and Quicken Data Scraping blocked by Bank websites

Business Insider covered and interesting story from the Wall Street Journal about how large Banks such as Wells Fargo have made it impossible for web scraping applications and our favorite application Mint to function.

Wall Street banks have had enough of personal-finance apps scraping their data.

This web scraping has been going on for a very long time and we are surprised that the banks did “allow” it all this while.

Whether they turned a blind eye (if they have one!) to this web scraping all this time or whether there was some other reason, it is interesting to see how they seem to have clamped down on it now.

Interestingly, it is not only web scraping applications such as Mint but also Quicken, which seemed to have access to some banks through an OFX exchange from the 90s that seems to have been affected.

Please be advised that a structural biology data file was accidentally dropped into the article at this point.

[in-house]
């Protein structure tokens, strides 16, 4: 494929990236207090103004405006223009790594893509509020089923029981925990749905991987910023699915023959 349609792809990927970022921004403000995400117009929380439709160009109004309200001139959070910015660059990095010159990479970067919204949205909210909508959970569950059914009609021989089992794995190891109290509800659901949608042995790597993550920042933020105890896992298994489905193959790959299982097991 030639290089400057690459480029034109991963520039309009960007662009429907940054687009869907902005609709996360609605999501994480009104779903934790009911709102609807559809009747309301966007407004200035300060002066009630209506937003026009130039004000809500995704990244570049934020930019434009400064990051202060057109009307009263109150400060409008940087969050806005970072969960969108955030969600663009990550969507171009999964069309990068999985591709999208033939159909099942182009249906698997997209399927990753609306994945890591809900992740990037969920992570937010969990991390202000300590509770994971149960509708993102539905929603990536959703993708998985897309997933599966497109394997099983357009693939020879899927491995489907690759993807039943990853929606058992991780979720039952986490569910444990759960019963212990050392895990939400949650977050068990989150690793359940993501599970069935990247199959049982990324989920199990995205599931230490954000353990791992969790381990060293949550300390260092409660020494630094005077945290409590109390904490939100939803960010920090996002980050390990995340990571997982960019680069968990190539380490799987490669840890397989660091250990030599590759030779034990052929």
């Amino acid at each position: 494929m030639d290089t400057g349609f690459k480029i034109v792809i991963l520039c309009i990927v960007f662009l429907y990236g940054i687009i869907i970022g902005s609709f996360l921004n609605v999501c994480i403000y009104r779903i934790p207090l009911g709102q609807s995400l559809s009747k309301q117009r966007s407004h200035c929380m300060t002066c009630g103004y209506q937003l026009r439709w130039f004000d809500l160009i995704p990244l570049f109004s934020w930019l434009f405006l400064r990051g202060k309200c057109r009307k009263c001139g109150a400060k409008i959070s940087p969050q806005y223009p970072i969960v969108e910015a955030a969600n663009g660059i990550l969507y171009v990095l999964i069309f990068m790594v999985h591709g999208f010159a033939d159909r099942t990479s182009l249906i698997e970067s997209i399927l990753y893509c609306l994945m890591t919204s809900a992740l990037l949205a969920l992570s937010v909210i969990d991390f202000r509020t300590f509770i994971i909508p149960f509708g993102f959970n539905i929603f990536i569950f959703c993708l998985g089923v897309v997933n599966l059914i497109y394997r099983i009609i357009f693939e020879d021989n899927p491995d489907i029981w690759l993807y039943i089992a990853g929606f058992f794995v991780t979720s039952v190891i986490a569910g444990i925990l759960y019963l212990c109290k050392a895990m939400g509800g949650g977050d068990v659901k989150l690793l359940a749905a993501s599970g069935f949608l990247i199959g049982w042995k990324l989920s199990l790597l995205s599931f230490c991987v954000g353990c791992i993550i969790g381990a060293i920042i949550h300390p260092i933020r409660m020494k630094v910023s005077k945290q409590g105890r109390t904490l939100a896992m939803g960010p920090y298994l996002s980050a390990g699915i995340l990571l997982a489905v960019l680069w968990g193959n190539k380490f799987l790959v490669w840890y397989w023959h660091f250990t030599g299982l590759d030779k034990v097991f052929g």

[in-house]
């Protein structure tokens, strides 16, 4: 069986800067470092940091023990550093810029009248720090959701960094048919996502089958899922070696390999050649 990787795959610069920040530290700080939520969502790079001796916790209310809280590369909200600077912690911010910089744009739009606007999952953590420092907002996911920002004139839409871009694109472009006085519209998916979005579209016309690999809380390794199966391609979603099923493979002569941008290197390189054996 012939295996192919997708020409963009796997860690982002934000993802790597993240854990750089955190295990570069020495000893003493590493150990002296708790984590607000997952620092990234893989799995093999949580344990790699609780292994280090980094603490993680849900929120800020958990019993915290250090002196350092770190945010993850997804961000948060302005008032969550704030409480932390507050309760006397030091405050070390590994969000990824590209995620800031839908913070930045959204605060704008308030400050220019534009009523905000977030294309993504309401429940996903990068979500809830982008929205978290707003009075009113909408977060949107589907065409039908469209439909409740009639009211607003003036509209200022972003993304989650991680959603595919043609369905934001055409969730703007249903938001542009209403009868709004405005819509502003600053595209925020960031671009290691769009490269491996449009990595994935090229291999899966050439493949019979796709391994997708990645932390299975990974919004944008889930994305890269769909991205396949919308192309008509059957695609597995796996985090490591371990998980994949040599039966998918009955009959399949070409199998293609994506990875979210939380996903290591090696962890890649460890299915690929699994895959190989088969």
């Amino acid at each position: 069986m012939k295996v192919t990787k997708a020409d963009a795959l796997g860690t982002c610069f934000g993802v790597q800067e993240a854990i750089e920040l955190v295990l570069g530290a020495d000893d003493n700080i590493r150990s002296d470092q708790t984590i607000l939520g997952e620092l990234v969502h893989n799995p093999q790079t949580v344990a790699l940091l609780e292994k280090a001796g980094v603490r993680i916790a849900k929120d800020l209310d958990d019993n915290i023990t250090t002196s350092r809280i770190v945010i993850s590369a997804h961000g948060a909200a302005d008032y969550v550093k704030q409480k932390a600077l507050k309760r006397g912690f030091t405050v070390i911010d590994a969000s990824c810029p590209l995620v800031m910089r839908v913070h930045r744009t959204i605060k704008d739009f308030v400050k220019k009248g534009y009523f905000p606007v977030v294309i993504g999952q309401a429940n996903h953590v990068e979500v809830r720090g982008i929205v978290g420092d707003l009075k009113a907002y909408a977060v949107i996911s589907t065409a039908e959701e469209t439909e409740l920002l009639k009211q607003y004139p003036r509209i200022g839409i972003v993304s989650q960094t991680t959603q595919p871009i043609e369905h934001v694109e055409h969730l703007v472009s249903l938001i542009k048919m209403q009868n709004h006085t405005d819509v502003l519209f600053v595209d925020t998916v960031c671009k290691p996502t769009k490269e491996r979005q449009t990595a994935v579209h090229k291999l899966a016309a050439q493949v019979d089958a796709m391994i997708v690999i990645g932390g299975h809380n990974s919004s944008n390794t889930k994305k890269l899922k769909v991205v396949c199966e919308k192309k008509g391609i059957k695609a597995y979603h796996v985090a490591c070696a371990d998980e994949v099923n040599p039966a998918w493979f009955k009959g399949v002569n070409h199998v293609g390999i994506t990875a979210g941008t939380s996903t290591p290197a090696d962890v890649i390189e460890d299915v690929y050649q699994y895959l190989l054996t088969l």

Quicken, the personal-finance app owned by Intuit, has also seen its access to bank customers’ data restricted in recent weeks.

Such actions demonstrate the “love hate” relationship technology companies and data owners have when it comes to web scraping.

Everyone wants to scrape data from websites, but the same people don’t want someone to scrape “their” data – hypocrisy at its best !

Data “owners” such as Banks claim it is “their” data, but in reality it is the customer’s data and the customers should have the democratic right to do what they please with their data.

This ownership of data has to be resolved in the courts and we all hope it is sooner rather than later.

We will watch this story and see how it develops.

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